ESTRO 2021 Abstract Book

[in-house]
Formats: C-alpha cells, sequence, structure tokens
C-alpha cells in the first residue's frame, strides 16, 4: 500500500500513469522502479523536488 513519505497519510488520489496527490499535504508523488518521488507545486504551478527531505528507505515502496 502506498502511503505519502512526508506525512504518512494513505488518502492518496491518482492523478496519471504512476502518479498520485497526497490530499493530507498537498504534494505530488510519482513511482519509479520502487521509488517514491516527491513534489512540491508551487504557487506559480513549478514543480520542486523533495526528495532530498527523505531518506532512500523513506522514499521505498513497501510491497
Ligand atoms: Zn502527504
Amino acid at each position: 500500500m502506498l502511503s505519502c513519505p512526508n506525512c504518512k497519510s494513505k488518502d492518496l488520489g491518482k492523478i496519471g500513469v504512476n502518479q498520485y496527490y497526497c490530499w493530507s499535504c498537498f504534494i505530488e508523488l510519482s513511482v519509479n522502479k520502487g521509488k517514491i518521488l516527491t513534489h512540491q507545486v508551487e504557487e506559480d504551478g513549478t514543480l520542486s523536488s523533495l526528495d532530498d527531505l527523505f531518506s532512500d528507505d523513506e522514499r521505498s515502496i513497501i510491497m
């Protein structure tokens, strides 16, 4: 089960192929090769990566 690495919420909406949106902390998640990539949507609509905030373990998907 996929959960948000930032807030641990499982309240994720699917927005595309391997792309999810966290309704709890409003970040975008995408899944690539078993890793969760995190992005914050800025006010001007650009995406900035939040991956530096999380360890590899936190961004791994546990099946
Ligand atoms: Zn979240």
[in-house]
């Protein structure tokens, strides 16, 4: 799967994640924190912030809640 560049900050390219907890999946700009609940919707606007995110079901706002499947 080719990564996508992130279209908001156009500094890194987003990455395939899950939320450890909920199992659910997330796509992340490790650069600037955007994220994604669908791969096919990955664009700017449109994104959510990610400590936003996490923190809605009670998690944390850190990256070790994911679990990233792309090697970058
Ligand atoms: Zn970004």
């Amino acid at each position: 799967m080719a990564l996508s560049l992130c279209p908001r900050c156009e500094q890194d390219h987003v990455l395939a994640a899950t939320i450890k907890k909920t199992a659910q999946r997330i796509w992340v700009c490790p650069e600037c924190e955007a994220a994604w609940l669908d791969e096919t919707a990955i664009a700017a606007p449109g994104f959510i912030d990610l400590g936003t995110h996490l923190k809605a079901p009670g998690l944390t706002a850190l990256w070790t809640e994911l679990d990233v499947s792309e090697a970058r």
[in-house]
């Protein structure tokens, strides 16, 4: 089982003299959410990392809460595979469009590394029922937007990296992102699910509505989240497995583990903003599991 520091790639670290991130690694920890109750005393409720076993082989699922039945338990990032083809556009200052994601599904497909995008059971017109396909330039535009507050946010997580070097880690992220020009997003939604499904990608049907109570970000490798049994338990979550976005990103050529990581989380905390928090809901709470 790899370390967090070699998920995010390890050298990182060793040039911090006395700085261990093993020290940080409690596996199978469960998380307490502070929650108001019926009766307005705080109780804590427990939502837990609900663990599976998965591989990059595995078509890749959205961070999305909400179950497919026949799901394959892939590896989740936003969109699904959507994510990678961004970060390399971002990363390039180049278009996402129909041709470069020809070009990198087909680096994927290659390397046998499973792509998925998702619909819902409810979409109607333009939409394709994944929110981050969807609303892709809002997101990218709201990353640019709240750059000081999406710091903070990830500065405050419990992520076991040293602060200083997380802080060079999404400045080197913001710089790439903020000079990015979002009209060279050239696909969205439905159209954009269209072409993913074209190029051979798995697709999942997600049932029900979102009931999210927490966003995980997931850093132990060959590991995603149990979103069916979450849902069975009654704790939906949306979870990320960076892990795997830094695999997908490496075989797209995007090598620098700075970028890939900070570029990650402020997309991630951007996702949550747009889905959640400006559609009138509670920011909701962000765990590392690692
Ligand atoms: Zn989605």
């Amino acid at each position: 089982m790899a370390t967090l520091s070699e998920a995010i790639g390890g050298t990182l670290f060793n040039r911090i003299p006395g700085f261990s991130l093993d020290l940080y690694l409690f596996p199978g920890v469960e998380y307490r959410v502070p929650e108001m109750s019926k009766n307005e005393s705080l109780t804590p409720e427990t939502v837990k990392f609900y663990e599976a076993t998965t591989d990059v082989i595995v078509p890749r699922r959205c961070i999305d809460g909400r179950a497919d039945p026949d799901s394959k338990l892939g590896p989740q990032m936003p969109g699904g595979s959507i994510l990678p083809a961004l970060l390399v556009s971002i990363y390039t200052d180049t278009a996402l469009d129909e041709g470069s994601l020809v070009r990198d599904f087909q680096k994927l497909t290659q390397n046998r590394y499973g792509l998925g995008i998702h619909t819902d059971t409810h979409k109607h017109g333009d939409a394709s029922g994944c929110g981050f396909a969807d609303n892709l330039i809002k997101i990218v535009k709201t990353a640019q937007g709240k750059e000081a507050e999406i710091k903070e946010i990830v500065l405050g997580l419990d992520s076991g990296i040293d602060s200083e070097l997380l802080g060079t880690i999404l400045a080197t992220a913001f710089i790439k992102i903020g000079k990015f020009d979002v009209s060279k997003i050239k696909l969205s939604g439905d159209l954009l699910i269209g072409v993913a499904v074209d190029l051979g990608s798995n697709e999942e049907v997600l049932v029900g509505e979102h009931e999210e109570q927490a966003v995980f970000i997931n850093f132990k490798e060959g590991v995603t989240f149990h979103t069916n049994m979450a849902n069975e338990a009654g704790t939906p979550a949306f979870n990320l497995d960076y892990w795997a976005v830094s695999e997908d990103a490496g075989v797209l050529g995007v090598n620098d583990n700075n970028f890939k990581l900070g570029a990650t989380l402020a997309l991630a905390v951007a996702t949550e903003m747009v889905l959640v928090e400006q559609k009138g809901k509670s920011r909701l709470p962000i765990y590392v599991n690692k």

PH-0049 Reduction of GTV to CTV radiation margin in head and neck squamous cell carcinoma is oncological safe and significantly reduced acute and late radiation-related toxicity A. Al-Mamgani 1 , R. Kessels 2 , A. Navran 3 , O. Hamming-Vrieze 4 , C.L. Zuur 5 , J.P. de Boer 6 , M.C. Jonker 4 , T. Janssen 4 , J. Sonke 7 , C.A. Marijnen 8 1 Netherlands Cancer Institute/Antoni van Leeuwenhoek Hospital, Department of Radiation Oncology, Amsterdam , The Netherlands; 2 Netherlands Cancer Institute/Antoni van Leeuwenhoek Hospital, Department of Biometrics, Amsterdam, The Netherlands; 3 Netherlands Cancer Institute/Antoni van Leeuwenhoek Hospital, Department of Radiation Oncology, Amsterdam, The Netherlands; 4 Netherlands Cancer Institute/Antoni van Leeuwenhoek Hospital, Department of Radiation Oncology , Amsterdam, The Netherlands; 5 Netherlands Cancer Institute/Antoni van Leeuwenhoek Hospital, Department of Head and Neck Surgery, Amsterdam, The Netherlands; 6 Netherlands Cancer Institute/Antoni van Leeuwenhoek Hospital, Department of Medical Oncology, Amsterdam, The Netherlands; 7 Netherlands Cancer Institute/Antoni van Leeuwenhoek Hospital,, Department of Radiation Oncology , Amsterdam , The Netherlands; 8 Netherlands Cancer Institute/Antoni van Leeuwenhoek Hospital,, Department of Radiation Oncology , Amsterdam, The Netherlands Purpose or Objective Despite the significant reduction of radiation-related toxicity in patients with HNSCC as result of the use of IMRT, the incidence and the severity of different acute and late toxicity such as painful mucositis, xerostomia and dysphagia are still high. We aim to investigate whether reducing the GTV to CTV margin will significantly reduce treatment-related toxicity without jeopardizing outcome in patients with HNSCC treated with definitive (chemo)radiation. Materials and Methods Between April 2015 and April 2019, 155 consecutive patients were treated with GTV-CTV margin of 10mm and subsequently another 155 patients with 6mm margin. The CTV-PTV margin was 3mm in both groups. All patients were treated with volumetric modulated arc therapy with daily-image guidance using cone-beam CT. End points of the study were acute and late toxicity and oncologic outcomes. Results Overall acute grade 3 toxicity was significantly lower in 6mm-group, compared to 10-group (48% vs. 67%, respectively, p=0.001). The same was true for grade 3 dermatitis (18% vs. 28%, p=0.043), grade 3 mucositis (18% vs. 34%, p=0.003), feeding tube-dependency at the end of treatment (25% vs. 37%, p=0.019), at 3 months (12% and 25%, p=0.005), at 6 months (6% and 15%, p=0.014), and 12 months (5% and 0.6%, p=0.036). Persistent mucosal ulceration beyond 6 months after radiotherapy was lower in patients treated by small margins (7% vs. 15%, p=0.044). The incidences of overall late grade ≥2 toxicity, xerostomia, and dysphagia were also significantly lower in the 6mm group (51% vs. 70% for overall grade ≥2 toxicity, 29% vs. 45% for grade ≥2 xerostomia, and 17% vs. 31% for grade ≥2 dysphagia, with p-values of 0.001, 0.007, and 0.008, respectively). The incidence of hypothyroidism for patients with a minimum follow up of 2 years is lower in patients treated with 6mm margins (26%vs. 40%, p=0.047). The 2-years rates of loco-regional control, disease-free and overall survival for the 6mm vs. 10mm group were 78.6% vs. 73.1% for LRC, 70.6% vs. 61.4% for DFS, and 83.2% vs. 74.4% for OS (p>0.05, all). Conclusion To the best of our knowledge, this is the first study to date reporting on the impact of reducing the GTV to CTV margin on toxicity and oncologic outcomes in patients with HNSCC. Margin reduction from 10 to 6 mm resulted in significant reduction of the incidence and severity of acute and late radiation-related toxicity without reducing local-regional control and survival. PH-0050 Detailed analysis of lymphatic progression patterns for oropharyngeal squamous cell carcinoma B. Pouymayou 1 , J. Hoffmann 2 , R. Ludwig 3 , M. Guckenberger 2 , P. Balermpas 3 , J. Unkelbach 3 1 University Hospital Zürich, Department of Radiation Oncology, Zürich, Switzerland; 2 University Hospital Zürich, Department of Radiation Oncology, Zürich, Switzerland; 3 University Hospital Zürich, Department of Radiation Oncology, Zürich, Switzerland Purpose or Objective Head & neck squamous cell carcinomas (HNSCC) spread lymphatically through the neck and form metastases in regional lymph nodes. While the general directions of spread are understood and the prevalence of lymph node level (LNL) involvement has been reported, the details of lymphatic progression patterns are insufficiently quantified. The purpose of this study is to investigate, how the risk of metastases in a given level depends on whether or not upstream levels harbour metastases, how much the risk increases for late versus early T-stage, and if progression patterns differ between HPV positive versus negative tumors. Quantifying these dependencies may eventually lead to more personalized definition of the elective nodal CTV and tailored radiotherapy treatments. Materials and Methods To address these questions, we retrospectively analysed all patients with newly diagnosed oropharyngeal HNSCC treated at our institution between 2013 and 2019, resulting in a dataset of 287 patients. For all patients, involvement of LNLs I-VII was recorded together with T-stage, midline extension, HPV status, smoking status, and primary tumor subsite. Using common criteria, LNL involvement was assessed individually based on available modalities (PET, MR, CT, FNA). To analyse the complex dataset, a graphical user interface linked to an SQL database was developed, which allows querying the number of patients with a certain combination of co-involved LNLs and tumor characteristics (Figure 1).
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